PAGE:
Question regarding sorting order & Visarga
Gerard.Huet at INRIA.FR
Wed Apr 11 12:52:47 UTC 2007
The nagging question of the place of visarga in the sorting order of
Sanskrit arises in two subtle problems.
1. Should the visarga assimilated to a sibilant count as this
sibilant in the sorting order ?
This seems logical, and parallel to the ranking of anusvaara as the
homophonic nasal of the following consonant,
in the case of "non-original" anusvara.
Thus in my lexicon, I put <du.h"sala> after <du"sce.s.taa>, not
before, as would be suggested by the rules just given
by Ashok Aklujkar.
Monier-Williams avoids the difficulty, by having an entry du.h-
carrying compounds such as <du.h"sala>.
2. Where should one list <du.hkara>, obtained by sandhi from dus-
kara, whereas its usual spelling is <du.skara>?
Some arbitrary choice has to be made, it seems, since the 2 spellings
are at different places in the sorting order.
Monier-Williams indicates this dilemma at entry du.h- p. 483, where
he signals that du.h-k and du.h-p are to be
looked at du.s- p 487. Thus for him the word <du.h.sama> is listed
(under du.h-) BEFORE <du.hkara> listed as <du.skara>.
But he does not apply the same reasoning to <du.skha>, which he
refers under du.s- as link to <du.hkha> listed
not in du.h- but as an independent entry, which he begins with some
discussion on the etymology of the word.
If we want to standardize this issue, the first question to ask is
whether the position of a string of letters/phonemes
is determined strictly by lexicographic order induced by the standard
collating sequence of the alphabet,
or whether it is the position of some standardized form where
anusvara (and presumably visarga) is to be taken
as the possible homophonic nasal (resp. homophonic sibilant) of the
next consonant. This second choice, the usual one,
is context-sensitive. It is contradictory with Monier-Williams' use
of an entry <du.h-> which is schizophrenic with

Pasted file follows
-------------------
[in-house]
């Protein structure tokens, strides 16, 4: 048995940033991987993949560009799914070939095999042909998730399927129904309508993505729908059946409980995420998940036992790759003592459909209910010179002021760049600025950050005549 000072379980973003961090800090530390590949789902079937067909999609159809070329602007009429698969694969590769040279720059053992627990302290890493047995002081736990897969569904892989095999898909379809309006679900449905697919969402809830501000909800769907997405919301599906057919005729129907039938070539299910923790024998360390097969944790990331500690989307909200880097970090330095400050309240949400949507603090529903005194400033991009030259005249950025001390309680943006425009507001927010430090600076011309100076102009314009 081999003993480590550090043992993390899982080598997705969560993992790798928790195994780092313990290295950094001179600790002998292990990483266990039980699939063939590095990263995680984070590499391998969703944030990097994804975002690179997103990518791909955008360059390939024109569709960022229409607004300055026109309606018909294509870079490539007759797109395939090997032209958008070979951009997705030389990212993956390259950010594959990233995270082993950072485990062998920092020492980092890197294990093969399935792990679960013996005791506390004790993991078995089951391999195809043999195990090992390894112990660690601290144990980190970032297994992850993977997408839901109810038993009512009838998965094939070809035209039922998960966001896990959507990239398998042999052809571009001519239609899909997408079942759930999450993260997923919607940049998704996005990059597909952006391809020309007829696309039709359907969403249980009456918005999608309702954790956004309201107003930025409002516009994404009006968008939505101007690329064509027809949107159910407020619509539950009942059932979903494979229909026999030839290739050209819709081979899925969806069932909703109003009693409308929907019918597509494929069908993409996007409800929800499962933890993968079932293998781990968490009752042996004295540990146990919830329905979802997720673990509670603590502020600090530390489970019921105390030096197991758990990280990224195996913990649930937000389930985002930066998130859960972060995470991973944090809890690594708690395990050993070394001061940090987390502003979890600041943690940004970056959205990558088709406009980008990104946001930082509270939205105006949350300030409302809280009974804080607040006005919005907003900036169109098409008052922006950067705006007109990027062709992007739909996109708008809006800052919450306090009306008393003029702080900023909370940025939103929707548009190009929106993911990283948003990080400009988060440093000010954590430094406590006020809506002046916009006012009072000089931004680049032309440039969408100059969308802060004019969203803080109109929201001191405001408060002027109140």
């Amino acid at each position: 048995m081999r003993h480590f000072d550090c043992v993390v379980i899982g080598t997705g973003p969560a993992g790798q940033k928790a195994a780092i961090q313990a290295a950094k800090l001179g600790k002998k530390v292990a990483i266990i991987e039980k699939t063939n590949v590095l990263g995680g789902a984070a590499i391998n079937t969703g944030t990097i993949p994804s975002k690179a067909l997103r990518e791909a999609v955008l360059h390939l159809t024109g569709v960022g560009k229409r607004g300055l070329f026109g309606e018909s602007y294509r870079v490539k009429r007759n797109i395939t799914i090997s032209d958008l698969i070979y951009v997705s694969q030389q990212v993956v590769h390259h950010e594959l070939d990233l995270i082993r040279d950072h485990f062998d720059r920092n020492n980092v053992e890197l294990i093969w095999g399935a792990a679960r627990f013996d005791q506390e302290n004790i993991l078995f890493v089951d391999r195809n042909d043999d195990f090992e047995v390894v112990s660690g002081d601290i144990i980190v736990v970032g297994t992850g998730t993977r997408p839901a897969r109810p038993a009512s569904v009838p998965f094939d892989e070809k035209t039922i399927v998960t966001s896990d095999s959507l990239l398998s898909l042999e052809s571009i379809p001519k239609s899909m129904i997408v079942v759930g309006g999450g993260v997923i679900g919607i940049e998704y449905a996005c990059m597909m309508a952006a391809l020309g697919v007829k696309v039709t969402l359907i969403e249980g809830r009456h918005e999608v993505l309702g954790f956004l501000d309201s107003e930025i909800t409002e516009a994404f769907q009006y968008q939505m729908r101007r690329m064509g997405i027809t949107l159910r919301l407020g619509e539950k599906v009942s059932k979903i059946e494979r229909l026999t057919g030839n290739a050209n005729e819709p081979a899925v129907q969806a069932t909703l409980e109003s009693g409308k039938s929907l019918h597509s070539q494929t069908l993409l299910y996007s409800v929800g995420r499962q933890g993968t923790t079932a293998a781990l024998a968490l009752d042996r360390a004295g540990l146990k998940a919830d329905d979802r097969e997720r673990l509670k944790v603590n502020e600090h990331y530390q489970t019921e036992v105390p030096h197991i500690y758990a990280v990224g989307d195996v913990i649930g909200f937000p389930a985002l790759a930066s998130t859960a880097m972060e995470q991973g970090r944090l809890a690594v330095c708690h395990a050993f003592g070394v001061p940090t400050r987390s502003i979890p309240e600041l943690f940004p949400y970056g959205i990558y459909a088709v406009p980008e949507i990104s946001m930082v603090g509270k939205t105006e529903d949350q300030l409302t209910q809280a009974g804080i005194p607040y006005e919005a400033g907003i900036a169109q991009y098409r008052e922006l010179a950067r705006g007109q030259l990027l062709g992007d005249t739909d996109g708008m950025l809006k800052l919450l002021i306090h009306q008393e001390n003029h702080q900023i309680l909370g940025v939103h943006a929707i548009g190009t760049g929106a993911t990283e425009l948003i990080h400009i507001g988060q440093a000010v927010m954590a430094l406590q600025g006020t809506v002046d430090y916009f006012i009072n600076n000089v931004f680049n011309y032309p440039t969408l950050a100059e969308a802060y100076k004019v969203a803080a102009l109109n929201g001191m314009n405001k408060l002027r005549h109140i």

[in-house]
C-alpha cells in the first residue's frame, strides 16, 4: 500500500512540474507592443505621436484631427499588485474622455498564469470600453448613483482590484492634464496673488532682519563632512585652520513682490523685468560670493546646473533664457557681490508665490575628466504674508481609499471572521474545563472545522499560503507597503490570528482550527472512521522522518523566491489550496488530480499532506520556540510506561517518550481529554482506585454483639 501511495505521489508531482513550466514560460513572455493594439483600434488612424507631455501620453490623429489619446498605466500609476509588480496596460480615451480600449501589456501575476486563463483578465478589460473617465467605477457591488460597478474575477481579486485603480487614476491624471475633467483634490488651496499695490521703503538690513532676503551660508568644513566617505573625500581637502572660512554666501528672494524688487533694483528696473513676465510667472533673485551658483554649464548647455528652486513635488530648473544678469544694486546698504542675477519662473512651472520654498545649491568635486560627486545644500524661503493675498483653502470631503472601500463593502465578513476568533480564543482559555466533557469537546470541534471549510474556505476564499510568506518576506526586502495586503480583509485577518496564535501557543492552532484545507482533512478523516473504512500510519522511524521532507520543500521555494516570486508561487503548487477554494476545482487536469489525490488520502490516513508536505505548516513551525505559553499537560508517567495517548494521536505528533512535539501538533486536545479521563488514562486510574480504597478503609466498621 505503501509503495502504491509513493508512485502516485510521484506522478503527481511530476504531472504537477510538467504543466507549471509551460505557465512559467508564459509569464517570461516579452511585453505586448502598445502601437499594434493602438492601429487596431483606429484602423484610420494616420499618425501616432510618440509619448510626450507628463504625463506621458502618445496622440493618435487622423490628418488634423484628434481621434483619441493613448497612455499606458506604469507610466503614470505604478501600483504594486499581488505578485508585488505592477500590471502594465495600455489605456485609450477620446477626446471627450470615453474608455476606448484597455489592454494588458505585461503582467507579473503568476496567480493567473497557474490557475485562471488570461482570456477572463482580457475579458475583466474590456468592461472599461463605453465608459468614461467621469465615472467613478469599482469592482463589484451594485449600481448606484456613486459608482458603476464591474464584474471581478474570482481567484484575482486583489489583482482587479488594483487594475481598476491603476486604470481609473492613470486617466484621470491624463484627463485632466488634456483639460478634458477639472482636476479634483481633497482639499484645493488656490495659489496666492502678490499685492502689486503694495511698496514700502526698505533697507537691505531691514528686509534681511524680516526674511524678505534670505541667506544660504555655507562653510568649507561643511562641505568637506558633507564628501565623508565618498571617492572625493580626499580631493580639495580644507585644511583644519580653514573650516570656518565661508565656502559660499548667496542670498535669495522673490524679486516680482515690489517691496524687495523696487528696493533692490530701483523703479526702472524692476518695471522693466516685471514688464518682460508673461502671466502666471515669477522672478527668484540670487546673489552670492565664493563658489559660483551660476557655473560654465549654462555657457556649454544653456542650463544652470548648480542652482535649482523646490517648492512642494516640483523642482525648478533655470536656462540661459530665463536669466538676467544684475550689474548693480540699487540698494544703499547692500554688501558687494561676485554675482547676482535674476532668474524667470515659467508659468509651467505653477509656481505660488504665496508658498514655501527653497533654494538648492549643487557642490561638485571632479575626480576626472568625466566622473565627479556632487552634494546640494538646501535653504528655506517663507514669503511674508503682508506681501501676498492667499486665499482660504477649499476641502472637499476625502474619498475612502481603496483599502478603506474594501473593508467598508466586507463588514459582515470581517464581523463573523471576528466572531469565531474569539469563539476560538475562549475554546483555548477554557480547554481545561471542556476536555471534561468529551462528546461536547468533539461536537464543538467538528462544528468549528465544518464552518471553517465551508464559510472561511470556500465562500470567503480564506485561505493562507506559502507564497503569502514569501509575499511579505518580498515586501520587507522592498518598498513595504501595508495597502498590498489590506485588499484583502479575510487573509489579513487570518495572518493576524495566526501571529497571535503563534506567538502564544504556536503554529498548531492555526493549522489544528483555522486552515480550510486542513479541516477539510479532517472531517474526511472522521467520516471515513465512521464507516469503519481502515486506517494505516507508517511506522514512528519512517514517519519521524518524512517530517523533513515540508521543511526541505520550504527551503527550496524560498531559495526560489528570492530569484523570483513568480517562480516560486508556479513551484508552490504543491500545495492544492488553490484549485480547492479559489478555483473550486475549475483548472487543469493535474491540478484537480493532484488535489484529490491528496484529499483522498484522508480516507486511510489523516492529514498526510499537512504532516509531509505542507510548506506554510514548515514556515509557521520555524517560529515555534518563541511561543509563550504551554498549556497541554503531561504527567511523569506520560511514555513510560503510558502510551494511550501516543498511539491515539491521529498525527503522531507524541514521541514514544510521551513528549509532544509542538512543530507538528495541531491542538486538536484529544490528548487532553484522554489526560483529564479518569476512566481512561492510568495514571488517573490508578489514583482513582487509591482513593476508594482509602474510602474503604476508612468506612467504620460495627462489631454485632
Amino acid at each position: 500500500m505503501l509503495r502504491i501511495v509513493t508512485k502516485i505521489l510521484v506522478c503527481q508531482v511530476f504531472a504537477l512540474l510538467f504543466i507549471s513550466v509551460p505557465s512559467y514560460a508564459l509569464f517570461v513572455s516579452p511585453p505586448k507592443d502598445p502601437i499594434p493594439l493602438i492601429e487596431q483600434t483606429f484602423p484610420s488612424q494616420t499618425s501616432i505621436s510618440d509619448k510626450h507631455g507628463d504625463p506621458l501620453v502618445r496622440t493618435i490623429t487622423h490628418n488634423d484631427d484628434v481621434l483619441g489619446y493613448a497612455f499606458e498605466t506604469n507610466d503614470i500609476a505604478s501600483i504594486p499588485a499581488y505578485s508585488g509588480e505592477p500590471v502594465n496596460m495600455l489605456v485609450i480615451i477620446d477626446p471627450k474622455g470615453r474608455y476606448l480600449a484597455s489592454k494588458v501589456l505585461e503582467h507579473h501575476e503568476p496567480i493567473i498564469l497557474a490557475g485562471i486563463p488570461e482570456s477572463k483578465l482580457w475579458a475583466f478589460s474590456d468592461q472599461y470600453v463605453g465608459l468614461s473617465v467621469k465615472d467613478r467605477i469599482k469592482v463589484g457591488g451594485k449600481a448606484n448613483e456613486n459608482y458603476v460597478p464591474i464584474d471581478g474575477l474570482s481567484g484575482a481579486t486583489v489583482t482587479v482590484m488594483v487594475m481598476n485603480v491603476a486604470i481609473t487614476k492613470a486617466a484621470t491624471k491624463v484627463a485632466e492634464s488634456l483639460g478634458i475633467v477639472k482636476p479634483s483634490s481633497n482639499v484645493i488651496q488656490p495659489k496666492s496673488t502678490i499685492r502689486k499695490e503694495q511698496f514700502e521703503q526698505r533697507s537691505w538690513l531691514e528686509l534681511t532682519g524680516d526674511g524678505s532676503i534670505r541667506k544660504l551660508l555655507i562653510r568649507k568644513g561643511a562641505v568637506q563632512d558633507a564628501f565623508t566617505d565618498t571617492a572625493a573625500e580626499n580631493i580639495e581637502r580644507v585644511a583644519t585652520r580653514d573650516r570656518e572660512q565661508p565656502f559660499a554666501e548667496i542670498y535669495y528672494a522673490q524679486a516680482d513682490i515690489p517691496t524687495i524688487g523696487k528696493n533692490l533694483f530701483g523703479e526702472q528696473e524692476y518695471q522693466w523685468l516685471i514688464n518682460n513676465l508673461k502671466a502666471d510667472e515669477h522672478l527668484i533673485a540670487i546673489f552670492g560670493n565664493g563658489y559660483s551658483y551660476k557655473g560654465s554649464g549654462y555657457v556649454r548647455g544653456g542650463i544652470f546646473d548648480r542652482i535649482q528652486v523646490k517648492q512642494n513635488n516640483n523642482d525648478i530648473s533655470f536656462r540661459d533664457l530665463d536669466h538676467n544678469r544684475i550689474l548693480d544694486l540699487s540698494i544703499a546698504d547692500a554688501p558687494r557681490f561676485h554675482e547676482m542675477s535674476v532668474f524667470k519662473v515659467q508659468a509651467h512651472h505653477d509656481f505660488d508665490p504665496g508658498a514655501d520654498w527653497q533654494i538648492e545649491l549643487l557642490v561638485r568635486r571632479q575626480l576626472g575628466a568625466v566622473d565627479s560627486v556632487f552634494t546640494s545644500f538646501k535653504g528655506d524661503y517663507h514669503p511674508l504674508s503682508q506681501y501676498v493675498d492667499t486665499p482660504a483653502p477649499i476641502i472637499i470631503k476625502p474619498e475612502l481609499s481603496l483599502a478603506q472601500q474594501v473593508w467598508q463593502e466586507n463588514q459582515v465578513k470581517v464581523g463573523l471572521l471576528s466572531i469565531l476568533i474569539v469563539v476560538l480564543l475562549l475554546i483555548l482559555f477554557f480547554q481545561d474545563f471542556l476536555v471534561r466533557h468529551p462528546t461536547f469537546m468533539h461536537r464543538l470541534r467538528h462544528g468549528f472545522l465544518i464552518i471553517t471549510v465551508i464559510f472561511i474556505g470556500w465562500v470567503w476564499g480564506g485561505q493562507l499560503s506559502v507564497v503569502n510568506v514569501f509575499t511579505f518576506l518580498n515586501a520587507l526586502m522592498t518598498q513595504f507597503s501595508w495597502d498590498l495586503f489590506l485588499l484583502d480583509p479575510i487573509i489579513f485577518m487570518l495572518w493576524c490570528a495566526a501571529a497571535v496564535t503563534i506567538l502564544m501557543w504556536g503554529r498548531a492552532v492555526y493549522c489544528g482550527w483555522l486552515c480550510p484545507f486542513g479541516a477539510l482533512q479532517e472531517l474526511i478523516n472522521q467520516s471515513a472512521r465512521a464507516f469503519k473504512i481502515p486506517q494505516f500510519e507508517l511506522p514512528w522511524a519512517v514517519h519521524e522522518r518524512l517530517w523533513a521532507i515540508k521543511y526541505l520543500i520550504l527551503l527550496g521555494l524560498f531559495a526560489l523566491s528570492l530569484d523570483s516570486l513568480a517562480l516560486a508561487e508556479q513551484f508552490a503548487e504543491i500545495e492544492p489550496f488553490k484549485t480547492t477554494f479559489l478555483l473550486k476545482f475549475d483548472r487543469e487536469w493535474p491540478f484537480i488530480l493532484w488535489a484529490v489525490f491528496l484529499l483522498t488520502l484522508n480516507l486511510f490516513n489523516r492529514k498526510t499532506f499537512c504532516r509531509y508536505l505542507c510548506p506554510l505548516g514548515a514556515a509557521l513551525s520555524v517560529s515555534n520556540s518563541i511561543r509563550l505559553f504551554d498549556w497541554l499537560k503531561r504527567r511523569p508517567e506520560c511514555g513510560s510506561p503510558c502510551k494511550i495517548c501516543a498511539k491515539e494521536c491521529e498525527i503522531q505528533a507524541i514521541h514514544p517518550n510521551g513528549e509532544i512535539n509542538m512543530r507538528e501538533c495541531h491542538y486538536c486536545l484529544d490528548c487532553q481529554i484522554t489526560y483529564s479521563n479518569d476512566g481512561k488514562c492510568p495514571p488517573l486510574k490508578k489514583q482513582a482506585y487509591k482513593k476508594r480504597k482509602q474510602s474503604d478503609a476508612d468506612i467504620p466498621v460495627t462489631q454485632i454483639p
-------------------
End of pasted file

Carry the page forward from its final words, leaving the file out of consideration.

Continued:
respect to ordering.
Then, if we do decide to assimilate say .m to n in <sa.mdhi>, as is
usual, does that mean that the reverse is true,
i.e. is it legal to write say <sasa.mja> instead of <sasa~nja> for
the perfect of root <sa~nj> ? This is debatable,
since here anusvara does NOT come from morphological sandhi, but
merely as an abbreviation for the nasal savar.na with j.
Thus, it is not obvious to me that issues of sorting order are
decided just at the phonemic level, without considering
how the phonemes arise from morphological operations. This issue is
polluted by typographical considerations, since
anusvaara avoids complex ligatures with nasals.
In the same vein, there are many representational issues with hiatus
(eg tita_u pra_uga pra_ucya in morphology,
ka.ta_aaste in syntax), with candrabindu versus anusvaara, and with
the elusive avagraha. All these problems
arise in classical Sanskrit, even if we ignore Vedic difficulties.
Le 11 avr. 07 à 00:13, Deshpande, Madhav a écrit :
> Dear Indologists,
> Harry Spier asked me the following question: "where does
> visarga come in the sorting order of
> Sanskrit letters?" Is there a standard placement for the Visarga
> in the sorting order that is generally followed these days?
> Madhav M. Deshpande
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